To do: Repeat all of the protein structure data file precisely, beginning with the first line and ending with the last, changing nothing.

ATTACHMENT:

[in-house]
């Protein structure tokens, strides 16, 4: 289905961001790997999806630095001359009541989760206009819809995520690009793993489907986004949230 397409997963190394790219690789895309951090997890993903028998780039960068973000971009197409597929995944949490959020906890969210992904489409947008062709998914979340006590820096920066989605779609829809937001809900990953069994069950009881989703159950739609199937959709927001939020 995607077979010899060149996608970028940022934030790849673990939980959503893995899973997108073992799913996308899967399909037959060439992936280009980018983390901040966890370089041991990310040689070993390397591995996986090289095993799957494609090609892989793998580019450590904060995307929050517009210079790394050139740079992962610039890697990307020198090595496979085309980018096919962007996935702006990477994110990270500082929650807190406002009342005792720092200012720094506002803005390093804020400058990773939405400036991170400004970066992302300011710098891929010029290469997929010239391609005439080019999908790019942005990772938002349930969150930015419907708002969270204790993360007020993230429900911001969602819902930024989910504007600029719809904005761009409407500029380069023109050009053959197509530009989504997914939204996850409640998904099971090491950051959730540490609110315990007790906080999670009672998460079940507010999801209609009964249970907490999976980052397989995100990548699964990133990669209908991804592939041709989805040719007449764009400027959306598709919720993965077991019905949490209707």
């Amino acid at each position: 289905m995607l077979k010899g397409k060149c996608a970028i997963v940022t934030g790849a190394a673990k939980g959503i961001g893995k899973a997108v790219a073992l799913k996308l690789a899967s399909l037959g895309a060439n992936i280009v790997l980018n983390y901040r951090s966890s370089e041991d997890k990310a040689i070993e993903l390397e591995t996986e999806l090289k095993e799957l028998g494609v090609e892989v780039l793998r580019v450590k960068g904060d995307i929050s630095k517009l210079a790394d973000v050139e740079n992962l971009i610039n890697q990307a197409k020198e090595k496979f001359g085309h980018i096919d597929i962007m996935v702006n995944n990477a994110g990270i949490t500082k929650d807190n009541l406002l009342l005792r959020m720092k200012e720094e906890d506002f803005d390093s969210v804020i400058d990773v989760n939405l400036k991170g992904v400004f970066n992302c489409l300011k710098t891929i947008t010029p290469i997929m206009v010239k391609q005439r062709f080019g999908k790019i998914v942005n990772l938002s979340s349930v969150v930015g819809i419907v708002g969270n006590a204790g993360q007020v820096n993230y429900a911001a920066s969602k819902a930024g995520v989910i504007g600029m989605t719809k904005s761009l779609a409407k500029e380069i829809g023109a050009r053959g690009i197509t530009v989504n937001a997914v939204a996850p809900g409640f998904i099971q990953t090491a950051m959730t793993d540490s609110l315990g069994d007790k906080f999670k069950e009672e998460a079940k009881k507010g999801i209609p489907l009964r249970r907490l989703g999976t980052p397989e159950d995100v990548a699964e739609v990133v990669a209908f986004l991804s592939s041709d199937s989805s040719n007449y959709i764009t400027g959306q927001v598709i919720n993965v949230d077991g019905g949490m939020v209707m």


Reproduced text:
[in-house]
């Protein structure tokens, strides 16, 4: 289905961001790997999806630095001359009541989760206009819809995520690009793993489907986004949230 397409997963190394790219690789895309951090997890993903028998780039960068973000971009197409597929995944949490959020906890969210992904489409947008062709998914979340006590820096920066989605779609829809937001809900990953069994069950009881989703159950739609199937959709927001939020 995607077979010899060149996608970028940022934030790849673990939980959503893995899973997108073992799913996308899967399909037959060439992936280009980018983390901040966890370089041991990310040689070993390397591995996986090289095993799957494609090609892989793998580019450590904060995307929050517009210079790394050139740079992962610039890697990307020198090595496979085309980018096919962007996935702006990477994110990270500082929650807190406002009342005792720092200012720094506002803005390093804020400058990773939405400036991170400004970066992302300011710098891929010029290469997929010239391609005439080019999908790019942005990772938002349930969150930015419907708002969270204790993360007020993230429900911001969602819902930024989910504007600029719809904005761009409407500029380069023109050009053959197509530009989504997914939204996850409640998904099971090491950051959730540490609110315990007790906080999670009672998460079940507010999801209609009964249970907490999976980052397989995100990548699964990133990669209908991804592939041709989805040719007449764009400027959306598709919720993965077991019905949490209707």
């Amino acid at each position: 289905m995607l077979k010899g397409k060149c996608a970028i997963v940022t934030g790849a190394a673990k939980g959503i961001g893995k899973a997108v790219a073992l799913k996308l690789a899967s399909l037959g895309a060439n992936i280009v790997l980018n983390y901040r951090s966890s370089e041991d997890k990310a040689i070993e993903l390397e591995t996986e999806l090289k095993e799957l028998g494609v090609e892989v780039l793998r580019v450590k960068g904060d995307i929050s630095k517009l210079a790394d973000v050139e740079n992962l971009i610039n890697q990307a197409k020198e090595k496979f001359g085309h980018i096919d597929i962007m996935v702006n995944n990477a994110g990270i949490t500082k929650d807190n009541l406002l009342l005792r959020m720092k200012e720094e906890d506002f803005d390093s969210v804020i400058d990773v989760n939405l400036k991170g992904v400004f970066n992302c489409l300011k710098t891929i947008t010029p290469i997929m206009v010239k391609q005439r062709f080019g999908k790019i998914v942005n990772l938002s979340s349930v969150v930015g819809i419907v708002g969270n006590a204790g993360q007020v820096n993230y429900a911001a920066s969602k819902a930024g995520v989910i504007g600029m989605t719809k904005s761009l779609a409407k500029e380069i829809g023109a050009r053959g690009i197509t530009v989504n937001a997914v939204a996850p809900g409640f998904i099971q990953t090491a950051m959730t793993d540490s609110l315990g069994d007790k906080f999670k069950e009672e998460a079940k009881k507010g999801i209609p489907l009964r249970r907490l989703g999976t980052p397989e159950d995100v990548a699964e739609v990133v990669a209908f986004l991804s592939s041709d199937s989805s040719n007449y959709i764009t400027g959306q927001v598709i919720n993965v949230d077991g019905g949490m939020v209707m």